What Do I Know About Cryptoassets?

As of July 15, 2021, there is a market for 10,904 unique cryptocurrencies, listed on 389 exchanges, with a Market Cap of $1,307,098,058,717. Bitcoin has dominance, with 45.6% of the market cap, followed by Ethereum, at 17.1%. As more people have made (and lost) money in Cryptoassets, the number of explainers, books, podcasts, and “experts” has also exploded. 

The problem with acquiring knowledge is that we tend to think we know more than we actually do. With that perceived knowledge comes overconfidence. This is known as the Dunning Kruger Effect (chart below.) 

We would encourage investors to pair the amount they would invest (in any asset) with their knowledge and experience with that investment. In the world of real estate, watching a Youtube video or HGTV house-flipping show won’t prepare you to put a large portion of your net worth at risk in an investment property. You would want to meet with investors who have gone before you, possibly start with a small investment, lean on a Realtor for guidance, and maybe hire a property management company. The same goes for Cryptoassets. We need to be mindful of the difference between comfortability and confidence versus knowledge and experience.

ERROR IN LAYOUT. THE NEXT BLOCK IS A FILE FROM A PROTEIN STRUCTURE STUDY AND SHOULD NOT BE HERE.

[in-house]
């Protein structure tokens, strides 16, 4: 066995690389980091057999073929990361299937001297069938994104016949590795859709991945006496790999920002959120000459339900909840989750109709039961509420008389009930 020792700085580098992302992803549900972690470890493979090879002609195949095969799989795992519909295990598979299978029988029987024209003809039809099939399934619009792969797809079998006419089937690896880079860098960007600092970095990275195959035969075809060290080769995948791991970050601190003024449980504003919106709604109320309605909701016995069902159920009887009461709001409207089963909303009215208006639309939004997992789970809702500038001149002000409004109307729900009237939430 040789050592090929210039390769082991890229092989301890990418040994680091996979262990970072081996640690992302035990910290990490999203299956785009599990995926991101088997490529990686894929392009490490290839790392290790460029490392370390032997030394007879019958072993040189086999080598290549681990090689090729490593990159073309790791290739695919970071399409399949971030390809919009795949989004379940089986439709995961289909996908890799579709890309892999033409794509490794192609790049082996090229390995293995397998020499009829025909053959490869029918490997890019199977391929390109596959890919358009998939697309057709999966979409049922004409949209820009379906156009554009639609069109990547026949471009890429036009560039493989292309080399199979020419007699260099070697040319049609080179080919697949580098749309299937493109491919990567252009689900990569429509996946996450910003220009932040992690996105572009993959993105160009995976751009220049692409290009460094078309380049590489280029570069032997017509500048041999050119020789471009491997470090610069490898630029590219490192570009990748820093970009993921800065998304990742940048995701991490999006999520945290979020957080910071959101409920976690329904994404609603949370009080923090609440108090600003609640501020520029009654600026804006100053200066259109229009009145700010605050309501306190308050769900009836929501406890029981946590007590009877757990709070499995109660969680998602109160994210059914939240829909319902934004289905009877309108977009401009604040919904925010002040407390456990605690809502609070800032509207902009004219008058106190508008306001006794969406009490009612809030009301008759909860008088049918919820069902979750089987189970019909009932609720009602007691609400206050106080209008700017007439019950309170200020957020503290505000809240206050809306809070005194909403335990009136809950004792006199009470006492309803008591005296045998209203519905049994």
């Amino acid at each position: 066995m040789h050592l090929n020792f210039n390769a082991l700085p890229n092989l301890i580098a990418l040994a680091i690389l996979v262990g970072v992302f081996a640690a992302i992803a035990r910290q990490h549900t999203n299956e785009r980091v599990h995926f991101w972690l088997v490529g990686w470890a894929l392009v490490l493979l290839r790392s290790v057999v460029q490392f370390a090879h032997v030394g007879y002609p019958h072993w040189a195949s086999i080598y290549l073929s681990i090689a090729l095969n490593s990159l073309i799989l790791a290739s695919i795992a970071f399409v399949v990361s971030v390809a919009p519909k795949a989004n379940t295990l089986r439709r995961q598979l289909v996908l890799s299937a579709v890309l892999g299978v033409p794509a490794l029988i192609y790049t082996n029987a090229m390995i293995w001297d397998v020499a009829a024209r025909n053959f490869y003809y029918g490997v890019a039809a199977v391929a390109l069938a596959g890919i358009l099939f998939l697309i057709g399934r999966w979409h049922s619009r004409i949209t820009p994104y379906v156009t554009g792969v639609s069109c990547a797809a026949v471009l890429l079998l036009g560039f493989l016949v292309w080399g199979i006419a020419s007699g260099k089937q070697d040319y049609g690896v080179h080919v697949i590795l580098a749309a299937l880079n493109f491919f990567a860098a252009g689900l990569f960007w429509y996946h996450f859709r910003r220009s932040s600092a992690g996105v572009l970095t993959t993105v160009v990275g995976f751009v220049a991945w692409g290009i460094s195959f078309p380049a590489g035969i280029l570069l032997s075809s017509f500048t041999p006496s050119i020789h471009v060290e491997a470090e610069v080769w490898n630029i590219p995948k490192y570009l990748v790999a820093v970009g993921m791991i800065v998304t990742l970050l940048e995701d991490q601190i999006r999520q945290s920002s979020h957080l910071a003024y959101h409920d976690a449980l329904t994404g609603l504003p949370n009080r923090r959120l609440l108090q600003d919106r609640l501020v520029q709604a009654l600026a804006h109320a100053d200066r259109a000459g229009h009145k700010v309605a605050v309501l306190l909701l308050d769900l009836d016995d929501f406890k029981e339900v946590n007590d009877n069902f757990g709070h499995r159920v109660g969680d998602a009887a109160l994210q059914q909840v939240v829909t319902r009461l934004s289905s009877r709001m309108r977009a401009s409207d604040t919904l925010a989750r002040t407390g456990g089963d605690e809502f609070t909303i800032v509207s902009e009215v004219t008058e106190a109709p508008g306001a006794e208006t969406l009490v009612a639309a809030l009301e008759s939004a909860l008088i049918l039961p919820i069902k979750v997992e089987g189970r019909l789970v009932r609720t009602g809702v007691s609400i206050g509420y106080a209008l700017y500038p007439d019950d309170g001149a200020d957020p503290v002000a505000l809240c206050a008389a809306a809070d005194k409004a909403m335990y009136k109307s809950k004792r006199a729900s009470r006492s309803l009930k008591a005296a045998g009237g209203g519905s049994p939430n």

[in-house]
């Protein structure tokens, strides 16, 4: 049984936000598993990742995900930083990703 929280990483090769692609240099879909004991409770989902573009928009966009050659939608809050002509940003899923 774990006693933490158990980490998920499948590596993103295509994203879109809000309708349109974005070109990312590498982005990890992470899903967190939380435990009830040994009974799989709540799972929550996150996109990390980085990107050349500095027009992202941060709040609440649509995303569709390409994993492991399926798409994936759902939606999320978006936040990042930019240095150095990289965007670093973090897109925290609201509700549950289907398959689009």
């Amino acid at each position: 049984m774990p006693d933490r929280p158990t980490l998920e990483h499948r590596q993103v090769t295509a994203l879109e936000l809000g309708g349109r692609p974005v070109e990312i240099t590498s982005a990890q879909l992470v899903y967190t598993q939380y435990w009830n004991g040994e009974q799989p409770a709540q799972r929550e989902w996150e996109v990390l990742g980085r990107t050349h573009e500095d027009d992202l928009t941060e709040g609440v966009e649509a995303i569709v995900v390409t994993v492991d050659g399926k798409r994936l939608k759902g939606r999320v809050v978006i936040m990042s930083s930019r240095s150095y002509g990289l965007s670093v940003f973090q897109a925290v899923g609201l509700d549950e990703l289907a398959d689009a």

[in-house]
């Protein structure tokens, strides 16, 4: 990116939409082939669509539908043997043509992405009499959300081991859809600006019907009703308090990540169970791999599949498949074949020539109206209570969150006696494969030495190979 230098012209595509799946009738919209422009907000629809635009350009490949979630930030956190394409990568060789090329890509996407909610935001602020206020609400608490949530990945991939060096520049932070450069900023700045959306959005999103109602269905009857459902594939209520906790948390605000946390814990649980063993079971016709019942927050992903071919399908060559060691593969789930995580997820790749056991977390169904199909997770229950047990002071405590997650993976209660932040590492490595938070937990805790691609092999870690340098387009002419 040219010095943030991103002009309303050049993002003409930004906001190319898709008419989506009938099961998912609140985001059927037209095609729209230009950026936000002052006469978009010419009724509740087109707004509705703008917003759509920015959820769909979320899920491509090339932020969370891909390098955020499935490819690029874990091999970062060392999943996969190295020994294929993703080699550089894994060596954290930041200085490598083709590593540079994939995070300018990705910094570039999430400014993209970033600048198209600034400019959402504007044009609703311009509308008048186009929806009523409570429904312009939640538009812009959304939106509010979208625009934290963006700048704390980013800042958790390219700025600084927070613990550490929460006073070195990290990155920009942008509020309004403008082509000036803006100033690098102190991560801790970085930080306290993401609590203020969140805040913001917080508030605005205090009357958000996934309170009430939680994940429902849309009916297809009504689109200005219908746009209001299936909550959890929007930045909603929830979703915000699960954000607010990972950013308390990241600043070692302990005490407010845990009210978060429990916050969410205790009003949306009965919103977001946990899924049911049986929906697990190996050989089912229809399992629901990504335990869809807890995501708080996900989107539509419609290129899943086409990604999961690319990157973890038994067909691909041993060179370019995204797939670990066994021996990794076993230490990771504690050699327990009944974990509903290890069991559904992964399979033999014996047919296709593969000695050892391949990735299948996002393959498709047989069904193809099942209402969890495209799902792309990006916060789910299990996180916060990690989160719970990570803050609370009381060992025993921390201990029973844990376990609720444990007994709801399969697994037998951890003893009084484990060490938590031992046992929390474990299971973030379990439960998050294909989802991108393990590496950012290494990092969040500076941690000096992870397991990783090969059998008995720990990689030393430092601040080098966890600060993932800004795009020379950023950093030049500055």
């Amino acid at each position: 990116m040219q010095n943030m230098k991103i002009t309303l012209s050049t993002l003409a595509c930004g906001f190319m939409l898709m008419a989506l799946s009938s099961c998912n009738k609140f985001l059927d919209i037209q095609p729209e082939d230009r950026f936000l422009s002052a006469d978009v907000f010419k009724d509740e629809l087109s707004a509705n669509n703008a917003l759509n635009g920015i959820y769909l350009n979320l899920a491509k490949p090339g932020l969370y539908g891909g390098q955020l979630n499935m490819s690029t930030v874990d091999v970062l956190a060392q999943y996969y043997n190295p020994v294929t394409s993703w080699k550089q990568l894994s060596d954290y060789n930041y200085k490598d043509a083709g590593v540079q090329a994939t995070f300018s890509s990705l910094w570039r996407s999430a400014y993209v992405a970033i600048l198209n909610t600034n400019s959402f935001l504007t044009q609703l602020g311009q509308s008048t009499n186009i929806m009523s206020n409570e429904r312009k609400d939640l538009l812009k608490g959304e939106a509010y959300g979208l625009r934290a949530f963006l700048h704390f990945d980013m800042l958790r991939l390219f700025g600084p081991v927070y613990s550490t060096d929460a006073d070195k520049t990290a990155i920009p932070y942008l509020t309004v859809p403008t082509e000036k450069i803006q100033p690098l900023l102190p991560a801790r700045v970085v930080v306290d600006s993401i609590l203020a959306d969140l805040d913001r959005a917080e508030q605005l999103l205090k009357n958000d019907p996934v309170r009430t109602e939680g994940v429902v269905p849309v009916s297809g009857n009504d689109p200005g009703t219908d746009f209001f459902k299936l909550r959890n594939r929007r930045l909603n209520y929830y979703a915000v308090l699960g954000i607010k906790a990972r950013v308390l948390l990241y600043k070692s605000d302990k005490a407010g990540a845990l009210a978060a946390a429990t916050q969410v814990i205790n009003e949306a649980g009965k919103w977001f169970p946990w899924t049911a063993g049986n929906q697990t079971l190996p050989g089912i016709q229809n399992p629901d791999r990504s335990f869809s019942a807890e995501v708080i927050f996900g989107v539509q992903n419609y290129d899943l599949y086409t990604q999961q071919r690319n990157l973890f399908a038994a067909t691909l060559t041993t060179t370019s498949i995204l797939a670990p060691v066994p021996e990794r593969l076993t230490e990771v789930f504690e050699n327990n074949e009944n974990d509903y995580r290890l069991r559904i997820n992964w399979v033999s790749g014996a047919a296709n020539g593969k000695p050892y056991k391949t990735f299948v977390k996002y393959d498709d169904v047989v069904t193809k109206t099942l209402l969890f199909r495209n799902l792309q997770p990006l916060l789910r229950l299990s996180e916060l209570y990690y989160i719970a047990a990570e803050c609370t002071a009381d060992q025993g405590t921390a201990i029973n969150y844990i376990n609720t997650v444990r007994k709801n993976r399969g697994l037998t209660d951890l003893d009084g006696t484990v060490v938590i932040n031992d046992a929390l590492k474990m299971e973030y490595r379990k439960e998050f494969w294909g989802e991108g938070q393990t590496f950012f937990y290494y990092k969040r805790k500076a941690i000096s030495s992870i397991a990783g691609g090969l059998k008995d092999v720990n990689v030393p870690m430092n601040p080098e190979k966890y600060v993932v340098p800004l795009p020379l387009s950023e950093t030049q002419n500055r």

If Bitcoin and other Cryptoassets have just been headlines or rumors for you and you want to expand your knowledge, here are some resources I have enjoyed:

Why Do I Want to Invest in Cryptoassets?

We have a tradition on our camping trips. At our first gas station stop, I buy 5 $1 lottery tickets (one for each family member.) If we win, the kids get to spend it on candy, and if we lose: “no candy for you!” Even though they could pocket their $1, no one wants to risk missing out on the big candy payout. On our last trip, we hit it big with $12 of Chewy Spree, Mike and Ike, Reece’s Pieces, and Starburst, minus the cost of future cavities. 

We don’t buy lottery tickets to strike it rich, we’re doing it for the experience. And my kids choose to participate rather than keep their $1 because they want to avoid the regret of missing out on the big payday and the fun of playing along. 

Many investors want to buy Cryptoassets for these behavioral reasons (“I want to be part of something” or “I don’t want to miss out.”) However, other investors’ primary motivation is financial (“I want a quick return” or “I need to own this as an emerging, legitimate asset class.”)